South Park: The Stick of Truth Review
Price: £29.99 (PC)
Developer: Obsidian Entertainment/South Park Studios
Like “amazing,” “awesome” and “epic” before it, “hilarious” is a word that has become overused to the point of losing its meaning. It has been drained of its semantic potency by the hyperbolised headlines of websites like Upworthy and Buzzfeed, and our interconnected world no longer seems content with things that are merely “good” or “funny”. Hilarious, as Louis CK explains it in his eponymous show, is something so funny it drives you to the point of losing your capacity for reasonable thought.
So while South Park: The Stick of Truth may not literally cause you to lose your mind through laughter, it is probably the closest any game has come to achieving a mass onset of hysterical insanity. There were times I had to pause the game to catch my breath because I was laughing so hard, and this comes from someone who has never been an avid viewer of South Park. Beyond that, though, the Stick of Truth is also a beautifully designed RPG, an unlikely but no less welcome place for developers Obsidian to finally and fully realise their potential.
The Stick of Truth casts you as the child of a family newly arrived in South Park, who joins the other South Park kids in an elaborate role-playing game that takes place across the entire town. It is centred on a battle between humans and “drow elves” over control of the Stick of Truth, which lends its wielder control over the entire Universe, apparently. But this is merely one slice of a multi-layered tale, wherein the kids’ mock battles over the stick intertwine with far more sinister goings on in the town, alongside several other unexpected events which all feed into the central plot.
The humour is typically South Park in that nothing is sacred. It is frequently coarse and gross and deals with sensitive topics in a way that isn’t so much close to the bone as clubbing you about the head with the entire skeleton. As you would expect it also plays satirically on a lot of gaming and fantasy conventions. Yet unlike your average episode of the show, which are often hastily assembled reactions to current events which rely on that close proximity as a basis for amusement, The Stick of Truth is a thing crafted over years rather than days. Consequently the wit has been allowed to percolate until it is wickedly sharp, dark as tar and thick as treacle.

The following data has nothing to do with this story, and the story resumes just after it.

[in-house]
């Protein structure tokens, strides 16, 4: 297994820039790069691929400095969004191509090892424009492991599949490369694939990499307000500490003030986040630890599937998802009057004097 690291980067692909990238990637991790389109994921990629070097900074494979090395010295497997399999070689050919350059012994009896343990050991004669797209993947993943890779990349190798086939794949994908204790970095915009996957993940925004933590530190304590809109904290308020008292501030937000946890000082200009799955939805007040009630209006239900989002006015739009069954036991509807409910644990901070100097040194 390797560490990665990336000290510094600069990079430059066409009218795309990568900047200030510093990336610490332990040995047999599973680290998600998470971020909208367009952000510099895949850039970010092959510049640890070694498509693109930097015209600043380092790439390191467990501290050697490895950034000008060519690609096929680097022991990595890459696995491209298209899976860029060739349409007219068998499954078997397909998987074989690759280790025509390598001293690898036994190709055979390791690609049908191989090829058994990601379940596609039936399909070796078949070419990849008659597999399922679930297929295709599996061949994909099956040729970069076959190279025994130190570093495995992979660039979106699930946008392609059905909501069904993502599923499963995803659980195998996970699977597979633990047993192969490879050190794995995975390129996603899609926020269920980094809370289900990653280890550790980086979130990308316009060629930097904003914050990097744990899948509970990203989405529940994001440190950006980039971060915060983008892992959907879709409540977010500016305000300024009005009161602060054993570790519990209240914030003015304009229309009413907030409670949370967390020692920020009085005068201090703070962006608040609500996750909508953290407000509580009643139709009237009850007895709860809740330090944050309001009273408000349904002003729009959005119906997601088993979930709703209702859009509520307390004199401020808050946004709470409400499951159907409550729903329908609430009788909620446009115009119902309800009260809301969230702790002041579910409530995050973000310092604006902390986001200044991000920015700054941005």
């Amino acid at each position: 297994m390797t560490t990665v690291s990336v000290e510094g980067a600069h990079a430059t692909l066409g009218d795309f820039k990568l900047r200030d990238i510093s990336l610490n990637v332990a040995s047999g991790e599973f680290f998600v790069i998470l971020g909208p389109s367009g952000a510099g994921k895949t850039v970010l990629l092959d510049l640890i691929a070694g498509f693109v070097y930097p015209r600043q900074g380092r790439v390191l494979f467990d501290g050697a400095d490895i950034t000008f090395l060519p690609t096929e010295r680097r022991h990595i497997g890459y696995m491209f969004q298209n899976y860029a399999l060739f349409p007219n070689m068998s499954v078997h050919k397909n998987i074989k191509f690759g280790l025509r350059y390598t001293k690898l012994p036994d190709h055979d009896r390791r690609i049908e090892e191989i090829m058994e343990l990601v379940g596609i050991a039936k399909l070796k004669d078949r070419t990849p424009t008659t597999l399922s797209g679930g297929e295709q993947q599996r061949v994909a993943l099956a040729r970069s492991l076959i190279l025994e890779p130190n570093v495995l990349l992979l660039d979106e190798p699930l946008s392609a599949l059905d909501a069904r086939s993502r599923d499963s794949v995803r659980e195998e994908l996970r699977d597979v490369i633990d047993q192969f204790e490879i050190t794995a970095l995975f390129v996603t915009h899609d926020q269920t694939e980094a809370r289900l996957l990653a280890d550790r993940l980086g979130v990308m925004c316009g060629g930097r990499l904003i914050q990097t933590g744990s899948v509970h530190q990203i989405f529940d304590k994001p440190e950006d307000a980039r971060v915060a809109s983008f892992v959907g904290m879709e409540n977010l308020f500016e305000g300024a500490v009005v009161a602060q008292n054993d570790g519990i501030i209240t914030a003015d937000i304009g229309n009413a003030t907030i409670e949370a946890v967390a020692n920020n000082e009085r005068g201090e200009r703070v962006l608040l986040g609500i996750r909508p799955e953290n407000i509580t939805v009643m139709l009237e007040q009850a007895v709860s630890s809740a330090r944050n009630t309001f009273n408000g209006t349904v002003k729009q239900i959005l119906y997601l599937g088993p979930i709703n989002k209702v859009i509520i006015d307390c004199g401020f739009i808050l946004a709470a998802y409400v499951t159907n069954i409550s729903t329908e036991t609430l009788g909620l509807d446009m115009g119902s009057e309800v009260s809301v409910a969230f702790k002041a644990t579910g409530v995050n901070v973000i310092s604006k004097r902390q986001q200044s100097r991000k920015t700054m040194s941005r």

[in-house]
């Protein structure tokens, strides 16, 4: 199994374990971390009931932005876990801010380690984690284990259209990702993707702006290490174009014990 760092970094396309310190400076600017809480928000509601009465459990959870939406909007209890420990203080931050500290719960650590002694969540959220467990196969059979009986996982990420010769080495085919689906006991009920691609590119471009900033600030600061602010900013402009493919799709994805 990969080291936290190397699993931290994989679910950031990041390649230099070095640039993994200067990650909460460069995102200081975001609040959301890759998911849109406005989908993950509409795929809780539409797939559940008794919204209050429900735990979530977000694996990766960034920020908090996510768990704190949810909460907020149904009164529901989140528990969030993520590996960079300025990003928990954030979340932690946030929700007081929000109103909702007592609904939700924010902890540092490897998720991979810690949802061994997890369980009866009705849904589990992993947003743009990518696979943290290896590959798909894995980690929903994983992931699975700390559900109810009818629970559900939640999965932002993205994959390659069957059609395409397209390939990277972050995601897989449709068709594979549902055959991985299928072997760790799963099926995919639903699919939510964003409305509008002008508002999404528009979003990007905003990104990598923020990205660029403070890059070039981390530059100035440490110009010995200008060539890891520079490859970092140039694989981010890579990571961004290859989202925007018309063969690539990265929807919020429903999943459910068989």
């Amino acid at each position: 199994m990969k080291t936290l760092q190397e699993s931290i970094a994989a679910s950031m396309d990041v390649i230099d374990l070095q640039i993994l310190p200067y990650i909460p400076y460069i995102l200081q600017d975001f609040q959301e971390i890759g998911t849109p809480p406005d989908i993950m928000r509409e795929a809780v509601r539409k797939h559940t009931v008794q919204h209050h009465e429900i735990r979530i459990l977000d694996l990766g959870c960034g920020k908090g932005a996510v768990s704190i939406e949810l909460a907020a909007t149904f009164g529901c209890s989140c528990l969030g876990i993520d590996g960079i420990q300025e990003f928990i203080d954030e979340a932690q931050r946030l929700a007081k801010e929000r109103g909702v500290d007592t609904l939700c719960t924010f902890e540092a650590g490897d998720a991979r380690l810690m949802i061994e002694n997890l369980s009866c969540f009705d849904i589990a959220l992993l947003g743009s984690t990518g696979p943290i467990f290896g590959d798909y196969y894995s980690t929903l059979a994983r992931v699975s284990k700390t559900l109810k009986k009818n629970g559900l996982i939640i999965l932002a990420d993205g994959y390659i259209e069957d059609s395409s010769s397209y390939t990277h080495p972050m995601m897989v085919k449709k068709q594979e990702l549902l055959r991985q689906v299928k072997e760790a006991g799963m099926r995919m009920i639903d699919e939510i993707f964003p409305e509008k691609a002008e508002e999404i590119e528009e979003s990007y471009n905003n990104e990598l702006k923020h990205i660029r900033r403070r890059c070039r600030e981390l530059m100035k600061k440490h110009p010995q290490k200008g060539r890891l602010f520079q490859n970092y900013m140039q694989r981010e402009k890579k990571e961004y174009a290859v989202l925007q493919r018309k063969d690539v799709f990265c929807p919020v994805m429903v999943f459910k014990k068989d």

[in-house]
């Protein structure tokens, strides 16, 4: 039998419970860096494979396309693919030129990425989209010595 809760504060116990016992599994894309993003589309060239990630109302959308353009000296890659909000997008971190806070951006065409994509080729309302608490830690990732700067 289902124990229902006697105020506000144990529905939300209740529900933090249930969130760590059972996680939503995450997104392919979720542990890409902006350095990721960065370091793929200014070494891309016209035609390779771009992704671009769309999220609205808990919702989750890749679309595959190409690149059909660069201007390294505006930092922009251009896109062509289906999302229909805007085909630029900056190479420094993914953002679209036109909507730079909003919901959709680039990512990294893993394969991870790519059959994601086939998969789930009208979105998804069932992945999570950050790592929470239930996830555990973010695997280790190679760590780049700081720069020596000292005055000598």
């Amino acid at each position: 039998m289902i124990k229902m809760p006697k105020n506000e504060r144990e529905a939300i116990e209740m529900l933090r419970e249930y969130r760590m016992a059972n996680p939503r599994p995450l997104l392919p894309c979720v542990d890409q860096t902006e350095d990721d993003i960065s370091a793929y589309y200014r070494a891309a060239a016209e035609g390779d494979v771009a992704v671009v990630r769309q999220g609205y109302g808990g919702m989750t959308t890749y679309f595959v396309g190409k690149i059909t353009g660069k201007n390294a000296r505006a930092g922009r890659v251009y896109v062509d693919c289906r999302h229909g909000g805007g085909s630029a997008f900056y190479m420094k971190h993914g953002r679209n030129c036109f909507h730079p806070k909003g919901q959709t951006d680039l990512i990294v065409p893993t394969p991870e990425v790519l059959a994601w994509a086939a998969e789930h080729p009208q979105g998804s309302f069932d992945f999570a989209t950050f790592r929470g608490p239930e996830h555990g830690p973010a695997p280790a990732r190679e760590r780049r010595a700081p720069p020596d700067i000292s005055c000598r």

The Stick of Truth is absolutely crammed with jokes. If Mark Kermode’s Six Laughs Test is anything to go by, The Stick of Truth made me laugh four times before I’d selected my character class. And on top of the spectacularly funny and filthy jokes that run through the plot like a dodgy curry are many smaller morsels of mirth in the form of side-quests, incidental asides from companion characters and NPCs, and a faux-facebook feed where your friends from around town update you with events from their bizarre and amusing lives. Even your inventory isn’t safe from the game’s pervasive wit. For example, here are a few item descriptions from the “junk” you can acquire to sell for cash.
- Spoon: Strong against soup. Weak against ham.
- USB Drive: Gigabytes of cat pictures.
- Needle-sharp fang: A lesser threat without its owner attached.
- Small Locket: Keepsake from a deceased loved one. No real value.
It’s everywhere, ranging from totally deadpan to utterly outrageous. Even the fart jokes are funny, although to be fair, in the Stick of Truth farts are used for far more than jokes, as we shall discuss shortly.
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